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Theda Bara
Bara in 1921
Theodosia Burr Goodman

(1885-07-29)July 29, 1885
DiedApril 7, 1955(1955-04-07) (aged 69)
Resting placeForest Lawn Memorial Park Cemetery
Alma materUniversity of Cincinnati
Years active1908–1926
(m. 1921)

Theda Bara (/ˈθdəˈbærə/ THEE-də BARE;[1] born Theodosia Burr Goodman; July 29, 1885 – April 7, 1955) was an American silent film and stage actress.[2]

Bara was one of the more popular actresses of the silent era and one of cinema's early sex symbols. Her femme fatale roles earned her the nickname "The Vamp" (short for vampire, here meaning a seductive woman),[a] later fueling the rising popularity in "vamp" roles based in exoticism and sexual domination.[5] The studios promoted a fictitious persona for Bara as an Egyptian-born woman interested in the occult. Bara made more than 40 films between 1914 and 1926, but most are now lost, having been destroyed in the 1937 Fox vault fire. After her marriage to Charles Brabin in 1921, she made two more feature films and then retired from acting in 1926; she never appeared in a sound film.

YouTube Encyclopedic

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  • Theda Bara: Early Film Star
  • Theda Bara (1885-1955) - In 'Cleopatra' (1917) and Speaking About Silent Film Acting Technique
  • Theda Bara – The Vamp – Silent Era film Actress – Famous Women 💖 Moments in History 💖 #shorts
  • Theda Bara biography
  • Theda Bara "Cleopatra" (1917) surviving footage.flv


Early life

Bara was born Theodosia Burr Goodman on July 29, 1885 in the Avondale section of Cincinnati, Ohio.[2] She was named after the daughter of U.S. Vice President Aaron Burr.[6] Her father was Bernard Goodman (1853–1936),[7] a prosperous Jewish tailor from Poland. Her mother, Pauline Louise Françoise (née de Coppett; 1861–1957), was born in Switzerland.[8] Bernard and Pauline married in 1882. Theda had two younger siblings: Marque (1888–1954)[9] and Esther (1897–1965),[7] who also became a film actress, under the screen name 'Lori Bara'.

Bara attended Walnut Hills High School, graduating in 1903. After attending the University of Cincinnati for two years, she worked mainly in local theater productions, but did explore other projects. After moving to New York City in 1908, she made her Broadway debut the same year in The Devil.[10]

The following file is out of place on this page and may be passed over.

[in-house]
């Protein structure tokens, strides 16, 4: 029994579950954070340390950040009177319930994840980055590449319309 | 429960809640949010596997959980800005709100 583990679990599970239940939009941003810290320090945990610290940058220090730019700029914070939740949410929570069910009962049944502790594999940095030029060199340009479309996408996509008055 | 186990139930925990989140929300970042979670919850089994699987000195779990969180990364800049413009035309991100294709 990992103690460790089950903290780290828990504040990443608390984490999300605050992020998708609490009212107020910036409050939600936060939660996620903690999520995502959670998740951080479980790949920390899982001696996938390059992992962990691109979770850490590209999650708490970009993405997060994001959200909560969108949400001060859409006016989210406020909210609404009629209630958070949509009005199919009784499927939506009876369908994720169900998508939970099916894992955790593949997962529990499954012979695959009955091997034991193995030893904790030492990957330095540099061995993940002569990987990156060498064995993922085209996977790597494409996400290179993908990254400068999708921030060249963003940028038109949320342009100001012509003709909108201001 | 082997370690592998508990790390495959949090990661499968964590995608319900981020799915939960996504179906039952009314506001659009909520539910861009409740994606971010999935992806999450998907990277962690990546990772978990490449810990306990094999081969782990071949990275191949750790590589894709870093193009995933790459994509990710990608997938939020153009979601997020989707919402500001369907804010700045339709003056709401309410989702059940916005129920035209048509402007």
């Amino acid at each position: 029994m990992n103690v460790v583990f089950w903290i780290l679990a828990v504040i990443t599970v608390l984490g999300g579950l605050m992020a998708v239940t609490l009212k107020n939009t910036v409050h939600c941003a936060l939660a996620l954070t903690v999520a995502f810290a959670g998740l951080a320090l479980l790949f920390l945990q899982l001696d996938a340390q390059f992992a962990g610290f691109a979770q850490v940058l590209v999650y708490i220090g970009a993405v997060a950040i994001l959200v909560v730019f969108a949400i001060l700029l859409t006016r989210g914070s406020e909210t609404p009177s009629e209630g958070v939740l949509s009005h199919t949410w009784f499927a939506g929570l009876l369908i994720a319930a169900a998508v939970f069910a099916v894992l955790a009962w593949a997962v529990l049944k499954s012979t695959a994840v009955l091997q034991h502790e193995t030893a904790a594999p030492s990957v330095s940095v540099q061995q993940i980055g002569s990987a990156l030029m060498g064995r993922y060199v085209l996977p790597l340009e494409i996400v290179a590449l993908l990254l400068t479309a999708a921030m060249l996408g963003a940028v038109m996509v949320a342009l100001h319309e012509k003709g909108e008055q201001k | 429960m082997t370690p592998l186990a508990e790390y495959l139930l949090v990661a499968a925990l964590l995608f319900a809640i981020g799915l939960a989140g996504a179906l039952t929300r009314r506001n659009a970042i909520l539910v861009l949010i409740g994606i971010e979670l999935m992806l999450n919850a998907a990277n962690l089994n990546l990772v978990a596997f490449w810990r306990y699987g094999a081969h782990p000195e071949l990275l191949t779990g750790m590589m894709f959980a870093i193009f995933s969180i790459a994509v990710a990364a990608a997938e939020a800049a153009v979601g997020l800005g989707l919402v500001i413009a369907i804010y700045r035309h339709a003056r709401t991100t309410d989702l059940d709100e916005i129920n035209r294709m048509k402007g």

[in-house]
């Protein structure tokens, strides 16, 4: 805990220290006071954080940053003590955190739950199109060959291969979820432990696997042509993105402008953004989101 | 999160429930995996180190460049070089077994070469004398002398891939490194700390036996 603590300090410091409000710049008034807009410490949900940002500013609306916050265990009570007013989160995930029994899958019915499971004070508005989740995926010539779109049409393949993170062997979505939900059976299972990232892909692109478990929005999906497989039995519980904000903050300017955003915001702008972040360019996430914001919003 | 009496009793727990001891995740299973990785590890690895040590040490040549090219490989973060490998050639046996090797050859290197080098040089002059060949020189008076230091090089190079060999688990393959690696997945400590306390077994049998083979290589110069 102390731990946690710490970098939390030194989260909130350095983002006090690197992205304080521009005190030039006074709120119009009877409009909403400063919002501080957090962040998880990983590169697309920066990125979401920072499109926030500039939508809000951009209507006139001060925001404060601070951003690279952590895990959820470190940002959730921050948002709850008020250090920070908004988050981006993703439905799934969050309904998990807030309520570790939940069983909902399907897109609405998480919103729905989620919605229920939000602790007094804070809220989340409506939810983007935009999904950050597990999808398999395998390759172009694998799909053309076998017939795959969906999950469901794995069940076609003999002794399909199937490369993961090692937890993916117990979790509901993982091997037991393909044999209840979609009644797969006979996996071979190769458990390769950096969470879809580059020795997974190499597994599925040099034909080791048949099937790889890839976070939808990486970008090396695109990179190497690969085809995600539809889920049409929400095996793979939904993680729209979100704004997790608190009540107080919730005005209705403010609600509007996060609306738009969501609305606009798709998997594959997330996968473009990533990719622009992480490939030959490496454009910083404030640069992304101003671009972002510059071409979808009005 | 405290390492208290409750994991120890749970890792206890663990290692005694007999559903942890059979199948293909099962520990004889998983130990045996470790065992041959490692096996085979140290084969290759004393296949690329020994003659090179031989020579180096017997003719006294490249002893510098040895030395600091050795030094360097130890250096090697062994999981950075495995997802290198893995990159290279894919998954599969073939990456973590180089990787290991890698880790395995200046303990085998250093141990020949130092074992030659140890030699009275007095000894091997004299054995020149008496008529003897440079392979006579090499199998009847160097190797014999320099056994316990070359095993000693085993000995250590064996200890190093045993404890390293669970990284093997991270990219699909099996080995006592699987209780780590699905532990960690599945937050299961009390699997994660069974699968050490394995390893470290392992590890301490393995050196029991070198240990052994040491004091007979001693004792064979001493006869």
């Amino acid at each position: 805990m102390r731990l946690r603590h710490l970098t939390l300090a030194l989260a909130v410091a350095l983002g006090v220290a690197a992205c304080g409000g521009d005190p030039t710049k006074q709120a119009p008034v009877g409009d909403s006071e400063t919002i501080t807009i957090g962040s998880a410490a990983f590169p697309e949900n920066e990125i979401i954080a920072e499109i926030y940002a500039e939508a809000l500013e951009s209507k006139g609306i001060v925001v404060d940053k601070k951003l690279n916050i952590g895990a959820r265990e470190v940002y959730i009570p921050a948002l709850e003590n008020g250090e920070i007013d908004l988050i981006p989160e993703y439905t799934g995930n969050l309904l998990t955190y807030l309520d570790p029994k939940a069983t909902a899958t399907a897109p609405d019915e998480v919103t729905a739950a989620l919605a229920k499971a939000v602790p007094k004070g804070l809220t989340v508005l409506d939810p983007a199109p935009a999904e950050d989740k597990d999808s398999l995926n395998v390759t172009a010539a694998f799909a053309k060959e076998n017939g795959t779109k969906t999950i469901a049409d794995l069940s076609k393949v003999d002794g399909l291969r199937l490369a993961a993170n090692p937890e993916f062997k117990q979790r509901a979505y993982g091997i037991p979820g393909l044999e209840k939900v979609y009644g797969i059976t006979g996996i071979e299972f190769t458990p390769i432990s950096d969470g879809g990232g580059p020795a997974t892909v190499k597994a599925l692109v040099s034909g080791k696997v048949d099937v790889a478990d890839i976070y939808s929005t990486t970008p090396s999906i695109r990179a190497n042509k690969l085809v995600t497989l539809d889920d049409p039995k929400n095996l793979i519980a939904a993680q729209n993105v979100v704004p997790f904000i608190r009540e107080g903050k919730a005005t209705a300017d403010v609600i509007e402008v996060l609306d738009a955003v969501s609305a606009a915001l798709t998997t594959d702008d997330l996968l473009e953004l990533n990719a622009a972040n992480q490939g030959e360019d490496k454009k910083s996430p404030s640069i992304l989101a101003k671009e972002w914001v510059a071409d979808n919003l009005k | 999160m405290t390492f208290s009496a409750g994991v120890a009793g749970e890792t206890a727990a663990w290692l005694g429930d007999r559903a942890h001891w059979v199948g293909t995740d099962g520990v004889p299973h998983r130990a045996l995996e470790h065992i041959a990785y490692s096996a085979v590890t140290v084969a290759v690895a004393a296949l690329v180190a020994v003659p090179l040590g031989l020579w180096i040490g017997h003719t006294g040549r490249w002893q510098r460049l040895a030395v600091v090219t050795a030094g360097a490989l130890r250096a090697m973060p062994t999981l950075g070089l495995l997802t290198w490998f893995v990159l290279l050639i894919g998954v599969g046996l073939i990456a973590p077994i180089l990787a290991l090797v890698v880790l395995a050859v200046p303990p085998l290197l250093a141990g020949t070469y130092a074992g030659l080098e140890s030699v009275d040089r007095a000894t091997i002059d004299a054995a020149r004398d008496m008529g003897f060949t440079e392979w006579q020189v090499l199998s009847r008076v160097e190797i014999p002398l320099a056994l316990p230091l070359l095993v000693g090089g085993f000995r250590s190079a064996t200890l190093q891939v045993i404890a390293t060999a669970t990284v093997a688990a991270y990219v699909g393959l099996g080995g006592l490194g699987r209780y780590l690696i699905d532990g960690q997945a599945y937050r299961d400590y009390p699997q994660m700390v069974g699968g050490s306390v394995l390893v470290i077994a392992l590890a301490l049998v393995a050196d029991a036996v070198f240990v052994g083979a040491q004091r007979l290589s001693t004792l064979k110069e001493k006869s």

Most of Bara's early films were shot along the East Coast, where the film industry was centered at that time, primarily at Fox Studios in Fort Lee, New Jersey.[11]

Bara lived with her family in New York City during this time. The rise of Hollywood as the center of the American film industry forced her to relocate to Los Angeles to film the epic Cleopatra (1917), which became one of her biggest hits. No complete prints of Cleopatra are known to exist today, but numerous photographs of Bara in costume as Cleopatra have survived. [12]

Bara in A Fool There Was (1915)

Bara was the Fox studio's biggest star between 1915 and 1919, but tired of being typecast as a vamp, she allowed her five-year contract with the company to expire. Her final Fox film was The Lure of Ambition (1919). In 1920, she turned briefly to the stage, appearing on Broadway in The Blue Flame. Bara's fame drew large crowds to the theater, but her acting was savaged by critics.[13]

Advertisement for Destruction, December 24, 1915

Her career suffered without Fox Studios' support, and she did not make another film until The Unchastened Woman (1925) for Chadwick Pictures. She retired after making only one more film, the short comedy Madame Mystery (1926), directed by Stan Laurel for Hal Roach; in this, Bara parodied her vamp image.[citation needed]

Bara in The She-Devil (1918)

At the height of her fame, Bara earned $4,000 per week (the equivalent of over $56,000 per week in 2017 adjusted dollars). Her better-known roles were as the "vamp", although she attempted to avoid typecasting by playing wholesome heroines in films such as Under Two Flags and Her Double Life. She appeared as Juliet in a version of Shakespeare's Romeo and Juliet. Although Bara took her craft seriously, she was too successful playing exotic wanton women to develop a more versatile career.[citation needed]

Manuel Rosenberg autographed sketch of fellow Cincinnatian, Theda Bara, 1921 Cincinnati Post

Image and name

The origin of Bara's stage name is disputed. The Guinness Book of Movie Facts and Feats says it came from director Frank Powell, who learned Theda had a relative named Baranger, and that Theda was a childhood nickname. In promoting the 1917 film Cleopatra, Fox Studio publicists noted that the name was an anagram of Arab death, and her press agents, to enhance her exotic appeal to moviegoers, falsely promoted the young Ohio native as "the daughter of an Arab sheik and a French woman, born in the Sahara".[14][15] In 1917, the Goodman family legally changed its surname to Bara.[7]


Bara was known for wearing very revealing costumes in her films. Such outfits were banned from Hollywood films after the Production Code (a.k.a. the Hays Code) started in 1930 under Will H. Hays and then rigorously enforced beginning in mid-1934 by Joseph Breen. It was popular at that time to promote an actress as mysterious, with an exotic background. The studios promoted Bara with a massive publicity campaign, billing her as the Egyptian-born daughter of a French actress and an Italian sculptor. They claimed she had spent her early years in the Sahara desert under the shadow of the Sphinx, then moved to France to become a stage actress. (In fact, Bara never had been to Egypt, and her time in France amounted to just a few months.)